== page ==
Avvo doesn't pay us for these responses, and I'm not your lawyer just because I answer this question or respond to any follow-up comments. If you want to hire me, please contact me. Otherwise, please don't expect a further response. We need an actual written agreement to form an attorney-client relationship. I'm only licensed in CA and you shouldn't rely on this answer, since each state has different laws, each situation is fact specific, and it's impossible to evaluate a legal problem without a comprehensive consultation and review of all the facts and documents at issue.

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I would agree with my colleague. I would add that you review any corporate documents that you have to ensure that you did not sign any personal guarantees on behalf of the company, particularly given the time-frame. It's unlikely given that you've not been personally sued; nonetheless, you want that peace of mind. I also recommend that you determine whether the corporation was formally dissolved. It is possible that the corporation was never legally dissolved and just became inactive or suspended for failure to pay taxes or failure to file the statement of information. The corporation may be unable to defend itself against the lawsuit filed against it and plaintiff may more aggressively attempt to add you as a DOE defendant under the cause of action explained by my colleague.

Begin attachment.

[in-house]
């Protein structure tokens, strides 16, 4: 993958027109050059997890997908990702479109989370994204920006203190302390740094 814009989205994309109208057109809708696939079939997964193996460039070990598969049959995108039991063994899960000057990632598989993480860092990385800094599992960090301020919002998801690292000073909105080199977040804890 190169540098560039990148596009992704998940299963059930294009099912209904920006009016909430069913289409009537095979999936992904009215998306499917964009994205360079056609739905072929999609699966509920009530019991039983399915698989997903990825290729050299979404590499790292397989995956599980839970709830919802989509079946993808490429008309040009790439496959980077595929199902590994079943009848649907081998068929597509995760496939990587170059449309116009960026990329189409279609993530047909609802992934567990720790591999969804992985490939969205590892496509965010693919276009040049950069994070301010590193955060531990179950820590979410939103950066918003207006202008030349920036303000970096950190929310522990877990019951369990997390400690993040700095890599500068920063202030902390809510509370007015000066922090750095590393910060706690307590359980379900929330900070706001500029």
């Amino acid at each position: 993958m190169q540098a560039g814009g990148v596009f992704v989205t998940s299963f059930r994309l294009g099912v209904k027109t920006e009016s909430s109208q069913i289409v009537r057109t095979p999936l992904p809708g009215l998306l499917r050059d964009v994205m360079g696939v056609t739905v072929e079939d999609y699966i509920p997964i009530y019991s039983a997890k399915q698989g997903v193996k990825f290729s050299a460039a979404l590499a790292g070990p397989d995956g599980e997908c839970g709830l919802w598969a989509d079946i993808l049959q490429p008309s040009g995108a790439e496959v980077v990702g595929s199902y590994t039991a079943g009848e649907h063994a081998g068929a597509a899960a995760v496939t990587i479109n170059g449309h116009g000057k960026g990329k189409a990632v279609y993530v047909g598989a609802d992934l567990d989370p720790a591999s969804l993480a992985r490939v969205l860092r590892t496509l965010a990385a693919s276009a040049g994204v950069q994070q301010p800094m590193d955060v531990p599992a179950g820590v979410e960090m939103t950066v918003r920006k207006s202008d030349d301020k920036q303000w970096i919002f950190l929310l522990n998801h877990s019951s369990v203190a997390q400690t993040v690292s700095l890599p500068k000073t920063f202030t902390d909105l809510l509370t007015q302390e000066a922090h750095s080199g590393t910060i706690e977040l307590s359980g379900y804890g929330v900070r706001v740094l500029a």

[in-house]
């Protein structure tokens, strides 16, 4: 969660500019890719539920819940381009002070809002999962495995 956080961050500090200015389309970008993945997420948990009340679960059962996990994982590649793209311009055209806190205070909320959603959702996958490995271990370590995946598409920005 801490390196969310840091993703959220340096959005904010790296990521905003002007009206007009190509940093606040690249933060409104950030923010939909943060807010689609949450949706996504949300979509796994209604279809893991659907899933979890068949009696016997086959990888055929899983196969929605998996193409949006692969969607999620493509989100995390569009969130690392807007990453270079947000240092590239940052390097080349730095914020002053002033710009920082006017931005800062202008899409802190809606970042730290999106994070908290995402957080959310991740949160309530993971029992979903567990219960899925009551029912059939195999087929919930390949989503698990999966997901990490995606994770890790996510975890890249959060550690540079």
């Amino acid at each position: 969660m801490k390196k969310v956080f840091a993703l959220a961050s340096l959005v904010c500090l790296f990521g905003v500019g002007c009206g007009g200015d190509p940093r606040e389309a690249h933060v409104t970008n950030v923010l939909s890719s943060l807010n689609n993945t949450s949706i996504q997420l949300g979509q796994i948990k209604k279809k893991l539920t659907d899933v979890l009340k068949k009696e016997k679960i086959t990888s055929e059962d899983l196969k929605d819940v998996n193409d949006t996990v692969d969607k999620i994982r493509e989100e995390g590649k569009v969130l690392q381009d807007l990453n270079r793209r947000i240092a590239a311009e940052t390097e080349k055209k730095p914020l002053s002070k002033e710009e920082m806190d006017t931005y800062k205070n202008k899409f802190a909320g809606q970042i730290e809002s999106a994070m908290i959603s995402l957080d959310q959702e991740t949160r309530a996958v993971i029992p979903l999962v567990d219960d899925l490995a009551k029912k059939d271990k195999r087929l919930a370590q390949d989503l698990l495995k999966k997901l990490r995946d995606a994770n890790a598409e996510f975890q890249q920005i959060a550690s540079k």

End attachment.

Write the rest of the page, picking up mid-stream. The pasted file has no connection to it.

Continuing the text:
This answer does not constitute legal advice and is provided for informational purposes only.

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It appears you were served as an officer of the corporation but not as an individual defendant. If the summons and complaint does not have your name on it, then you are not being served as an individual.

There are some instances when an individual is liable for the corporation's debts and obligations, either as a guarantor or under an "alter ego" theory.

You should give the summons and complaint to the CEO/President so that the corporation can timely respond. Under California law, a corporation must be represented by counsel to participate in litigation.

Frank W. Chen has been licensed to practice law in California since 1988. The information presented here is general in nature and is not intended, nor should be construed, as legal advice for a particular case. This posting does not create any attorney-client relationship with the author. For specific advice about your particular situation, please consult with your own attorney.

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I have reviewed the response of a colleague and want to add some comforting thoughts that directly address your question. NO, as a secretary of the corporation there is no basis for holding you responsible for corporate debt. The service of process is a necessary step to a lawsuit to get the court involved. It does not involve you beyond attempting to use you as a conduit to notifying the corporation. If you know the whereabouts of any of the former directors, I advise you to notify them.

The advice provided is in good faith but not a guaranty of accuracy under all circumstances.